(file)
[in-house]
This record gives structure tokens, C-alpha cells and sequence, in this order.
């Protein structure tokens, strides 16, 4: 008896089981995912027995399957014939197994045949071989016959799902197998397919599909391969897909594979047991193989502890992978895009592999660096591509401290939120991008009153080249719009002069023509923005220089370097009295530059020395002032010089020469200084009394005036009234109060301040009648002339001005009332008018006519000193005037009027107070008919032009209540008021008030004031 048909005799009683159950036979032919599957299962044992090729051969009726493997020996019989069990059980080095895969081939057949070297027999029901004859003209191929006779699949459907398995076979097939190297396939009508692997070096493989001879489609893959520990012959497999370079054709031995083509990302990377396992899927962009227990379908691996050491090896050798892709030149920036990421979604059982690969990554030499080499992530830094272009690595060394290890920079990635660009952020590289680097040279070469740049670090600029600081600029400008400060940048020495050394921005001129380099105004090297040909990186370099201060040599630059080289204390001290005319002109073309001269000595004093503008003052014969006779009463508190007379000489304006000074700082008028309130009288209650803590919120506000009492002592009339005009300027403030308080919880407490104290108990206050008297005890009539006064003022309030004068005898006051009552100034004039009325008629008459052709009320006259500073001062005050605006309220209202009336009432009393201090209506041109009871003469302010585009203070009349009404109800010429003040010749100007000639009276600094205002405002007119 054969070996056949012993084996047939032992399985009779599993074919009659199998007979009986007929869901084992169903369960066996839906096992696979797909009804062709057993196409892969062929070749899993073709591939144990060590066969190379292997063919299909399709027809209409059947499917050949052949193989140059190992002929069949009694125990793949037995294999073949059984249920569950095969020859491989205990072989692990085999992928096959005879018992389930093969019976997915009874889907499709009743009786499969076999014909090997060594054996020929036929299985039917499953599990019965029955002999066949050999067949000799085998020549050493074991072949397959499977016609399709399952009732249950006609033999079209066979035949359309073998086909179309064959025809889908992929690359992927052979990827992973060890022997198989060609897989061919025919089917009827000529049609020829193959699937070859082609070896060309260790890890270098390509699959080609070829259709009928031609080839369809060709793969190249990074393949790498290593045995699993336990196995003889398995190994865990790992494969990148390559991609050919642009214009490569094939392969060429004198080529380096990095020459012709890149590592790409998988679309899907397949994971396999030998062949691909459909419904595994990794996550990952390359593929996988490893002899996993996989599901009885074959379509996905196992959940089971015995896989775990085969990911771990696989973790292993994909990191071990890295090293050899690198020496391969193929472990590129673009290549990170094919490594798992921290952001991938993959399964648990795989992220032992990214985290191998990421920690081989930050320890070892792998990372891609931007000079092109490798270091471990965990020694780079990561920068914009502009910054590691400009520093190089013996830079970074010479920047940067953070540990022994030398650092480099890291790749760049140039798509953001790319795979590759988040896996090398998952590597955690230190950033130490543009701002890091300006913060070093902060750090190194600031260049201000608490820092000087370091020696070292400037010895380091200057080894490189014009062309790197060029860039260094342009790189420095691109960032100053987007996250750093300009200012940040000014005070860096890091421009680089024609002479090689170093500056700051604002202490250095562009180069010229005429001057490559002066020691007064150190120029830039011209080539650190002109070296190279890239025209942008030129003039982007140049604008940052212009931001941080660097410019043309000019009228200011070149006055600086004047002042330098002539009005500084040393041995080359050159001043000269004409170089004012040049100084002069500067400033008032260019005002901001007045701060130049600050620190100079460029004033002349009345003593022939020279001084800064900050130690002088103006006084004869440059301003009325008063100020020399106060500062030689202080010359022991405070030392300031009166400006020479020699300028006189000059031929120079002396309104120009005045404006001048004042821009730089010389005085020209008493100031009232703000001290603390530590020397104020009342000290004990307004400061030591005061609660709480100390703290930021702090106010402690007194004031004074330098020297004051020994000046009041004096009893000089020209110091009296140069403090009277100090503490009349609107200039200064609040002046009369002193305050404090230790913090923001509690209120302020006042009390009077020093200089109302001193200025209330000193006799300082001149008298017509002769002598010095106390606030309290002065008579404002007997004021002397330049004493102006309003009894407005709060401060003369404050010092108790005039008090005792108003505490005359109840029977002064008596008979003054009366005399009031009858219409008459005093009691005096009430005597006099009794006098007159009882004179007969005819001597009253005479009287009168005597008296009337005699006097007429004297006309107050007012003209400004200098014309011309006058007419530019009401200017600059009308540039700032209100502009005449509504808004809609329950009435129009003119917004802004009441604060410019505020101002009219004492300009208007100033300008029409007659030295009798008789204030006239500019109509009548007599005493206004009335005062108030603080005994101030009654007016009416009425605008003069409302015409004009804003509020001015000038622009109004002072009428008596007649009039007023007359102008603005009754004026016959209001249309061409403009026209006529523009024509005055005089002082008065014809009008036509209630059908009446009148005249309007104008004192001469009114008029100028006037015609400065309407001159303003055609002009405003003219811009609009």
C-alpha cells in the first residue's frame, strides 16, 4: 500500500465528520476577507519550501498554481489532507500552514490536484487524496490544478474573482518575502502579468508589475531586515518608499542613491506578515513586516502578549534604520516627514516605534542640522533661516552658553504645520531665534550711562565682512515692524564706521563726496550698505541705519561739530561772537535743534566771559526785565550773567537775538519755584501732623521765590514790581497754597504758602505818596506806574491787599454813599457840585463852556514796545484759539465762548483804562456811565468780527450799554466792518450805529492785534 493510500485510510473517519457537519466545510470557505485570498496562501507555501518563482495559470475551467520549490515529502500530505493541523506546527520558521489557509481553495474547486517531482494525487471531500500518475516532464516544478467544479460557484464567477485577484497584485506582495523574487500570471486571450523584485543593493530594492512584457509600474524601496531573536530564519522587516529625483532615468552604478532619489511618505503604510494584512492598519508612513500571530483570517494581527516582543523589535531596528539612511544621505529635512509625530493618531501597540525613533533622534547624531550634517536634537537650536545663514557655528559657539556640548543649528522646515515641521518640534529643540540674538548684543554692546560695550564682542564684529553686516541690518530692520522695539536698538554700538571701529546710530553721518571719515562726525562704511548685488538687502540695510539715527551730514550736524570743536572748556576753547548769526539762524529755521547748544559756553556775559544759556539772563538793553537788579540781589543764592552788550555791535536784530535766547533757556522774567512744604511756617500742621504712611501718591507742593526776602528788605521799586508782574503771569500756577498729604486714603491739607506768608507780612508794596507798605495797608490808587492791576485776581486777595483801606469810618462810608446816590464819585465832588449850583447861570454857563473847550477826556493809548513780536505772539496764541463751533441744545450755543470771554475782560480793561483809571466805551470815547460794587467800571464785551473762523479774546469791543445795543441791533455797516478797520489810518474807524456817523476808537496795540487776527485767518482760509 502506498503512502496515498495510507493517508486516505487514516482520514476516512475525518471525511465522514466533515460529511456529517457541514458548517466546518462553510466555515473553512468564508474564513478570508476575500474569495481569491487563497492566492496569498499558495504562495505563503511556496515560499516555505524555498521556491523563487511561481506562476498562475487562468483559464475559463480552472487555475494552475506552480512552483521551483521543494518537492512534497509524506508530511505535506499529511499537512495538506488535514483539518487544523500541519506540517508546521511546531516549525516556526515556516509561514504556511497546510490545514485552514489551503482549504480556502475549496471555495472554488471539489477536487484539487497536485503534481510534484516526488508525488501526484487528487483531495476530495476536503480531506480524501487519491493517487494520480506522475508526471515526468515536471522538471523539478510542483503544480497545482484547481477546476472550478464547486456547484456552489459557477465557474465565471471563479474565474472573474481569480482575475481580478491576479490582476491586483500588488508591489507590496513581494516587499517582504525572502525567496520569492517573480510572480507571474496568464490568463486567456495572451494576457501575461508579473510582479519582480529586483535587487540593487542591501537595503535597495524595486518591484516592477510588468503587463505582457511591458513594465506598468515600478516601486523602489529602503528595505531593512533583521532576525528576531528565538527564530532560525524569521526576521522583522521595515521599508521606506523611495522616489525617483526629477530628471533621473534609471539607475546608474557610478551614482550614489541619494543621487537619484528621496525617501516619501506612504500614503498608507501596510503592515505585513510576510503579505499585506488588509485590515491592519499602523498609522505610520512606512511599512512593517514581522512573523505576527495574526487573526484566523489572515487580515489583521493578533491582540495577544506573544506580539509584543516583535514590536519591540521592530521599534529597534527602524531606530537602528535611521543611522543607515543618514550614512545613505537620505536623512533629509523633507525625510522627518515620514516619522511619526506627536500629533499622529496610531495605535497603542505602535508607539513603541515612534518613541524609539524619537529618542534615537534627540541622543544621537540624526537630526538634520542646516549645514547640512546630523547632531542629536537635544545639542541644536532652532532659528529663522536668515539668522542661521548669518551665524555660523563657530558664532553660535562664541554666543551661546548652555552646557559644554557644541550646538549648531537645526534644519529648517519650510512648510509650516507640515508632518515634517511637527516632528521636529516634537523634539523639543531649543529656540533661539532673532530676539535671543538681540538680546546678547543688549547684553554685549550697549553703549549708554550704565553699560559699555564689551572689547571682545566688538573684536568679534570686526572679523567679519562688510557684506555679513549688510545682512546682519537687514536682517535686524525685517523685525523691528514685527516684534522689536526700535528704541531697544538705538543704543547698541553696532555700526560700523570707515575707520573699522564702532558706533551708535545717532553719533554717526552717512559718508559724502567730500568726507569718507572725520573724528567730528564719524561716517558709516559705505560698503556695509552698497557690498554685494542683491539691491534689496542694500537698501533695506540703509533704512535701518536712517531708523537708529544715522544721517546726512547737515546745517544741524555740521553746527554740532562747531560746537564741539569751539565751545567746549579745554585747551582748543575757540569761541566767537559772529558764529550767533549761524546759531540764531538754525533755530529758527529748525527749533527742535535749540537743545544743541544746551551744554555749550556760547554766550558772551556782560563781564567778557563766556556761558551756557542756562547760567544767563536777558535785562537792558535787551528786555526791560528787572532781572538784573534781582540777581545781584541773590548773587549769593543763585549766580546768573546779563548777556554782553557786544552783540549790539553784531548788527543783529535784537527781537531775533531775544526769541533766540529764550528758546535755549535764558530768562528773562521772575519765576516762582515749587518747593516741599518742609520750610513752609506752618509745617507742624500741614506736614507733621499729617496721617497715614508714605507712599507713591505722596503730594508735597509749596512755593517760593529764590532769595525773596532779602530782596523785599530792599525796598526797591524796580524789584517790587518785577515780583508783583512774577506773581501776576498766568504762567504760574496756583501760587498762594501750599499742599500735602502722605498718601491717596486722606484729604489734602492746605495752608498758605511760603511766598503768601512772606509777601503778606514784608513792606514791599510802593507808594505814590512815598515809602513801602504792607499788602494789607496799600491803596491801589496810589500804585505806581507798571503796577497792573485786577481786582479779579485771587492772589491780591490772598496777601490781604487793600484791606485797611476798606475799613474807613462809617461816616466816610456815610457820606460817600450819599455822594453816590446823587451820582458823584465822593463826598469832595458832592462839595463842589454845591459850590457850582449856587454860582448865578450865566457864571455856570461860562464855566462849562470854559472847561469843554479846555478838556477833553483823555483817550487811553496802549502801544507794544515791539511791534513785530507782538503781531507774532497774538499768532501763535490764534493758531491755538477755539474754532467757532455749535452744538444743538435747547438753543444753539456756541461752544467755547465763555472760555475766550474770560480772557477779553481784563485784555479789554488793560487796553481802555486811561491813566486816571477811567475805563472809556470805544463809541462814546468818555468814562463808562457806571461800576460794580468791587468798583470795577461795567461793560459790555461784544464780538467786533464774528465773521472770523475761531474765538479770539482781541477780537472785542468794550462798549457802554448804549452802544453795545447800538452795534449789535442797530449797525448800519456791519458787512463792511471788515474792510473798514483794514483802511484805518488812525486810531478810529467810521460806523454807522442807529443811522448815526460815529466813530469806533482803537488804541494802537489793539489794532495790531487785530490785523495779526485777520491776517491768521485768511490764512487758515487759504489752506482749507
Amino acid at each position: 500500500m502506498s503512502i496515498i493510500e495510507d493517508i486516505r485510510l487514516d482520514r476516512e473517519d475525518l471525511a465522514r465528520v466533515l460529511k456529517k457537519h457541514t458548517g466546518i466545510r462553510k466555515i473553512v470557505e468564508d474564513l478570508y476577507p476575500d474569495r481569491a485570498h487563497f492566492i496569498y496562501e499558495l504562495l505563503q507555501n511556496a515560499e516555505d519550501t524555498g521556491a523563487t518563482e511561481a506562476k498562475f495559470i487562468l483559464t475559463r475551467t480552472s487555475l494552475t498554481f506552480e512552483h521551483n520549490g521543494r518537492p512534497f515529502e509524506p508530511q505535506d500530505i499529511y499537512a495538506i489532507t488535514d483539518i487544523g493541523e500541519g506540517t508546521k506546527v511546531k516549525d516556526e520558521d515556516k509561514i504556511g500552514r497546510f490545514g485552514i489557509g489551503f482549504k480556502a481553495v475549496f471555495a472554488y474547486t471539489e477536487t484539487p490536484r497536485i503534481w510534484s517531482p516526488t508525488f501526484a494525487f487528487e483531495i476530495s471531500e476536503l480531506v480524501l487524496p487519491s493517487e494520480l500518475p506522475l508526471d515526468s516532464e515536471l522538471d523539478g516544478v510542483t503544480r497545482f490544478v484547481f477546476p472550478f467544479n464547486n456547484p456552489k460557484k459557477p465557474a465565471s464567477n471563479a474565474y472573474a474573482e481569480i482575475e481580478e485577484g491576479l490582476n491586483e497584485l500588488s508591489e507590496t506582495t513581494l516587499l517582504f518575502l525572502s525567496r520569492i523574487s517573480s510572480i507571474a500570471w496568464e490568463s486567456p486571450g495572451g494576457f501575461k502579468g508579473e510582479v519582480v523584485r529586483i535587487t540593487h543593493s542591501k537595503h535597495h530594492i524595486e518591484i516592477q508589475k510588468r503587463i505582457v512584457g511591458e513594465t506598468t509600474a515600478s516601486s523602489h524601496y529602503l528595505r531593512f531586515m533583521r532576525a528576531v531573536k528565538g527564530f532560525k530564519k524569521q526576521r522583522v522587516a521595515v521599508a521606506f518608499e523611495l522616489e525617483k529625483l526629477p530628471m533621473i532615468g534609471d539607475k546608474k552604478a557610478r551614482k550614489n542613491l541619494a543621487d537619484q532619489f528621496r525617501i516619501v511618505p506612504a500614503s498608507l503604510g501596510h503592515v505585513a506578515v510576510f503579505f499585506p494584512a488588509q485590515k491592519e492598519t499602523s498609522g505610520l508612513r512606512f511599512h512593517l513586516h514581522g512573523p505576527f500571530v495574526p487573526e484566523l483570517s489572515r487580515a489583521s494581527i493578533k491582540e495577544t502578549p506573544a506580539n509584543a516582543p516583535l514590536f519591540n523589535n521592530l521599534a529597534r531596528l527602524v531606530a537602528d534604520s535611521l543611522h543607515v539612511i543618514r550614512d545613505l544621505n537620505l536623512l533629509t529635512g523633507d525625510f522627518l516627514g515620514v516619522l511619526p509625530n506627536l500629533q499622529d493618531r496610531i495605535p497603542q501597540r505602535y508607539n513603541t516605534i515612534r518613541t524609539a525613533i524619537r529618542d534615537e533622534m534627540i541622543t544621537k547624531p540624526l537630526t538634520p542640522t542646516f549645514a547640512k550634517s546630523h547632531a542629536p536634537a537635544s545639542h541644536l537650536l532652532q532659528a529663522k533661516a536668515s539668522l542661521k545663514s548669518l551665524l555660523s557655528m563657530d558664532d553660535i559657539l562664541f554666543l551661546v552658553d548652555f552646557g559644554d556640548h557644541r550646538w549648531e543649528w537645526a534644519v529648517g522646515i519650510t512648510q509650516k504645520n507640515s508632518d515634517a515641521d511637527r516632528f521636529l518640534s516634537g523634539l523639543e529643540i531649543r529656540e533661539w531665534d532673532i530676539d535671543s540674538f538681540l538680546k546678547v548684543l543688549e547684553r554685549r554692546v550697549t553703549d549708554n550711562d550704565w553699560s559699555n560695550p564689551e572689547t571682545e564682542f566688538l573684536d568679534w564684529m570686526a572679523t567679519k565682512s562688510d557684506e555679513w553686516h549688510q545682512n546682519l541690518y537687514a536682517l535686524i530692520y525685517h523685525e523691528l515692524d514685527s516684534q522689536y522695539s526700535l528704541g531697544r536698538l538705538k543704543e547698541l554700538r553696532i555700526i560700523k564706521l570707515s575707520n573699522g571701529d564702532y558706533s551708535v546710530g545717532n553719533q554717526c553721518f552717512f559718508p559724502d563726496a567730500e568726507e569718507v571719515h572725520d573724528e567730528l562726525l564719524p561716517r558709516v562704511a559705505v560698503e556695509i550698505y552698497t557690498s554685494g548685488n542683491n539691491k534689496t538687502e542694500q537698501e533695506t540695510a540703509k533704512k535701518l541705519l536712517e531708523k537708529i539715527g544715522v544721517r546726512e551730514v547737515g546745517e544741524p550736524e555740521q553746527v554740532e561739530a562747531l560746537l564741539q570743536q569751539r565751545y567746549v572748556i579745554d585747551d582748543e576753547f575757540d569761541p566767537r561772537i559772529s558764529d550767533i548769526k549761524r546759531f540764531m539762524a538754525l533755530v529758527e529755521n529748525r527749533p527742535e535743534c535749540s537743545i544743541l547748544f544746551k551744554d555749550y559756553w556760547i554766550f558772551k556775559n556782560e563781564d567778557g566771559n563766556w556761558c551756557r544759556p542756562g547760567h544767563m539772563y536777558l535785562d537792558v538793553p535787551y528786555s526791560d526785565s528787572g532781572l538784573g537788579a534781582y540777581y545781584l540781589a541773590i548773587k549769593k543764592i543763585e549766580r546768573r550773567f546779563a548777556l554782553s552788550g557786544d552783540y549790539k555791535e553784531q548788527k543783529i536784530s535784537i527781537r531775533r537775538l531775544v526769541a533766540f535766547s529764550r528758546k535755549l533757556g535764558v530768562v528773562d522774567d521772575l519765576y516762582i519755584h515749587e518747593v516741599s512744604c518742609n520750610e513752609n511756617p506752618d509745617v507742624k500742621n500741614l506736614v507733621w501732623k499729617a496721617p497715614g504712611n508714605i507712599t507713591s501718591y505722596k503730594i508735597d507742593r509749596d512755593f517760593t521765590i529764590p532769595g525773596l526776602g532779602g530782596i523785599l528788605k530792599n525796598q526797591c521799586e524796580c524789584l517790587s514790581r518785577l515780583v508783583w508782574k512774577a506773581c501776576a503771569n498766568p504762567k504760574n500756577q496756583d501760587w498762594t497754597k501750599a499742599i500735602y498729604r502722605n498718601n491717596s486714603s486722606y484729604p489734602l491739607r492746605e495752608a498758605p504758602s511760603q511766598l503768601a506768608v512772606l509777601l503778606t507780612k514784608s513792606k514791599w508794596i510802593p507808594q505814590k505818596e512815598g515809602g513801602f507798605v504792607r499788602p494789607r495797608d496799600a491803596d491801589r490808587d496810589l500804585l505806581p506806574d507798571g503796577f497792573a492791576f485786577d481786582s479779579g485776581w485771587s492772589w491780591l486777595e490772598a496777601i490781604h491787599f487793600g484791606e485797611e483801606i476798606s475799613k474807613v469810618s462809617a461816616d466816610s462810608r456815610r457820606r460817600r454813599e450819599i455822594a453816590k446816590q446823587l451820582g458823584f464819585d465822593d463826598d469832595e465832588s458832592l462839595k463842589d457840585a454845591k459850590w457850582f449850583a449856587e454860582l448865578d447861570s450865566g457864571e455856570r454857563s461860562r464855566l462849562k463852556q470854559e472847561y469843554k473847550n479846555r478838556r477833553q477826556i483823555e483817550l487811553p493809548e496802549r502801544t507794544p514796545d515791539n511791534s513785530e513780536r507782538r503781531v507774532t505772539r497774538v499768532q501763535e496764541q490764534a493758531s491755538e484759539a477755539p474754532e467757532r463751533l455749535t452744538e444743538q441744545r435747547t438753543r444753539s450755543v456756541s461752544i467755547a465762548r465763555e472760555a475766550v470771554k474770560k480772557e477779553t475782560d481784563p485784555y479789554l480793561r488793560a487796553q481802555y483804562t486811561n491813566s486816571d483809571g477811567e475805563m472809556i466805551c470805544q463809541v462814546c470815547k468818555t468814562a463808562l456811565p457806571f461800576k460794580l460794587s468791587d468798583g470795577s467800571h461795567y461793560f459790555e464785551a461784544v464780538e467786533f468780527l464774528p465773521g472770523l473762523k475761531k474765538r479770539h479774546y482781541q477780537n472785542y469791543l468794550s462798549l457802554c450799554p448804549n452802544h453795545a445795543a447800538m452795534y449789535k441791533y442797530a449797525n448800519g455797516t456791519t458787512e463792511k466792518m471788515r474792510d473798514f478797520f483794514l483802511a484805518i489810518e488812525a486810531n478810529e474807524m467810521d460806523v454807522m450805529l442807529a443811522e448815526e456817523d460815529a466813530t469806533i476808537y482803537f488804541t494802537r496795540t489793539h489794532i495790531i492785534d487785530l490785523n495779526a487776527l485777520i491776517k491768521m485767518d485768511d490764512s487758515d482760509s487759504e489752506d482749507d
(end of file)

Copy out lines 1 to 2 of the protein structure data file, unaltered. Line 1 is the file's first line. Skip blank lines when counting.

[in-house]
This record gives structure tokens, C-alpha cells and sequence, in this order.